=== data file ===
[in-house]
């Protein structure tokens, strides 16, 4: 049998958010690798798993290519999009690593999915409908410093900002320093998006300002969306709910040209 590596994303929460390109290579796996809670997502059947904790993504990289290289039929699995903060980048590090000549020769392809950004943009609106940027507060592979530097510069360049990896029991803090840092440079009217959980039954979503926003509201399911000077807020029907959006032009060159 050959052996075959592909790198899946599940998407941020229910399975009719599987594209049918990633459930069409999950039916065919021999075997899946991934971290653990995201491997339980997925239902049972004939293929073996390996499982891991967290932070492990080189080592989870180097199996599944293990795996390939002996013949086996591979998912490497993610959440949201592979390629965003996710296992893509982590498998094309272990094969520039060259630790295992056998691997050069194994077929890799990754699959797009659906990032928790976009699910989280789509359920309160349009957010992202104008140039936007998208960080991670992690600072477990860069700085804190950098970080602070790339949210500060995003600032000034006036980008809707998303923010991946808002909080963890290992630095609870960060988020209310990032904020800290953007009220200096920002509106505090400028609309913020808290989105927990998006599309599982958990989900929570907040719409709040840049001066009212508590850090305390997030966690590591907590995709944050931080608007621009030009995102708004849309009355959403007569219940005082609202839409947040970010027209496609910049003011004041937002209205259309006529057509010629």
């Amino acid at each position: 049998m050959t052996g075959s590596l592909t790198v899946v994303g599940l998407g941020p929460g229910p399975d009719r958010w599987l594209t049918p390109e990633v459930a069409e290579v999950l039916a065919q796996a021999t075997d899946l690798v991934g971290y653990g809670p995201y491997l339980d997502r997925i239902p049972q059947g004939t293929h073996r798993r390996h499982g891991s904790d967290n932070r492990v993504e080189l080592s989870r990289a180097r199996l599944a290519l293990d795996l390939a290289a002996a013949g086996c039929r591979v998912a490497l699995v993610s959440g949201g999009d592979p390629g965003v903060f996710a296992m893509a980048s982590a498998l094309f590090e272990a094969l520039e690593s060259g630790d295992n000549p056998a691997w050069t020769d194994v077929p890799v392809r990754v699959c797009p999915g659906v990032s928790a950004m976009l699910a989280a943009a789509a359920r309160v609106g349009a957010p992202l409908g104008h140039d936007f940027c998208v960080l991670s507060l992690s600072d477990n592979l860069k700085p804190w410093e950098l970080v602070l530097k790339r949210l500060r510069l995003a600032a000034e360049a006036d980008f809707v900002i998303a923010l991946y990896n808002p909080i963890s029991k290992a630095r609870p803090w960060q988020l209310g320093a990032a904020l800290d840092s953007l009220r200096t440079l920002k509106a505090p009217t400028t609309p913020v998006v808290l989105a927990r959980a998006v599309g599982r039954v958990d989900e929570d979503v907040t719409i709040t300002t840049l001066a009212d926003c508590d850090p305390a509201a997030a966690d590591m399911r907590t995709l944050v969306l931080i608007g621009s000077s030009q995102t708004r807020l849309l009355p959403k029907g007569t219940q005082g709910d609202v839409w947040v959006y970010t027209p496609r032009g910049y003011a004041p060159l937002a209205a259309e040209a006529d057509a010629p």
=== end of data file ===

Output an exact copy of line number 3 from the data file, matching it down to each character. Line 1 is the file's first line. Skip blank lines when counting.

């Amino acid at each position: 049998m050959t052996g075959s590596l592909t790198v899946v994303g599940l998407g941020p929460g229910p399975d009719r958010w599987l594209t049918p390109e990633v459930a069409e290579v999950l039916a065919q796996a021999t075997d899946l690798v991934g971290y653990g809670p995201y491997l339980d997502r997925i239902p049972q059947g004939t293929h073996r798993r390996h499982g891991s904790d967290n932070r492990v993504e080189l080592s989870r990289a180097r199996l599944a290519l293990d795996l390939a290289a002996a013949g086996c039929r591979v998912a490497l699995v993610s959440g949201g999009d592979p390629g965003v903060f996710a296992m893509a980048s982590a498998l094309f590090e272990a094969l520039e690593s060259g630790d295992n000549p056998a691997w050069t020769d194994v077929p890799v392809r990754v699959c797009p999915g659906v990032s928790a950004m976009l699910a989280a943009a789509a359920r309160v609106g349009a957010p992202l409908g104008h140039d936007f940027c998208v960080l991670s507060l992690s600072d477990n592979l860069k700085p804190w410093e950098l970080v602070l530097k790339r949210l500060r510069l995003a600032a000034e360049a006036d980008f809707v900002i998303a923010l991946y990896n808002p909080i963890s029991k290992a630095r609870p803090w960060q988020l209310g320093a990032a904020l800290d840092s953007l009220r200096t440079l920002k509106a505090p009217t400028t609309p913020v998006v808290l989105a927990r959980a998006v599309g599982r039954v958990d989900e929570d979503v907040t719409i709040t300002t840049l001066a009212d926003c508590d850090p305390a509201a997030a966690d590591m399911r907590t995709l944050v969306l931080i608007g621009s000077s030009q995102t708004r807020l849309l009355p959403k029907g007569t219940q005082g709910d609202v839409w947040v959006y970010t027209p496609r032009g910049y003011a004041p060159l937002a209205a259309e040209a006529d057509a010629p």